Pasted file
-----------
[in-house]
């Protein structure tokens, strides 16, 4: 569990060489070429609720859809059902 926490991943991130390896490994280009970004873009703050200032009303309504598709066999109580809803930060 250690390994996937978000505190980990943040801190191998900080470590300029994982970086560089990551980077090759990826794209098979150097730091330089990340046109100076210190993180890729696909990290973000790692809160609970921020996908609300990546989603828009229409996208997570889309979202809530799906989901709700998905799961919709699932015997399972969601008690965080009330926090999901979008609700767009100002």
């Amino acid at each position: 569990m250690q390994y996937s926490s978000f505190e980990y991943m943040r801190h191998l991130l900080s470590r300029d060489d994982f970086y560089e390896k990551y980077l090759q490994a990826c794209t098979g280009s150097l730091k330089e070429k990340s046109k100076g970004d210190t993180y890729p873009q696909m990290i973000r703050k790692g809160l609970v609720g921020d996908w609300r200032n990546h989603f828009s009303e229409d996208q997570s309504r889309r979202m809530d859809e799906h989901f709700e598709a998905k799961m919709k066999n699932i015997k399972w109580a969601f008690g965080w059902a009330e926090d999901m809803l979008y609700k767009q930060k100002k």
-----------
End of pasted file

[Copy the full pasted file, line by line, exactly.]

[in-house]
């Protein structure tokens, strides 16, 4: 569990060489070429609720859809059902 926490991943991130390896490994280009970004873009703050200032009303309504598709066999109580809803930060 250690390994996937978000505190980990943040801190191998900080470590300029994982970086560089990551980077090759990826794209098979150097730091330089990340046109100076210190993180890729696909990290973000790692809160609970921020996908609300990546989603828009229409996208997570889309979202809530799906989901709700998905799961919709699932015997399972969601008690965080009330926090999901979008609700767009100002």
């Amino acid at each position: 569990m250690q390994y996937s926490s978000f505190e980990y991943m943040r801190h191998l991130l900080s470590r300029d060489d994982f970086y560089e390896k990551y980077l090759q490994a990826c794209t098979g280009s150097l730091k330089e070429k990340s046109k100076g970004d210190t993180y890729p873009q696909m990290i973000r703050k790692g809160l609970v609720g921020d996908w609300r200032n990546h989603f828009s009303e229409d996208q997570s309504r889309r979202m809530d859809e799906h989901f709700e598709a998905k799961m919709k066999n699932i015997k399972w109580a969601f008690g965080w059902a009330e926090d999901m809803l979008y609700k767009q930060k100002k």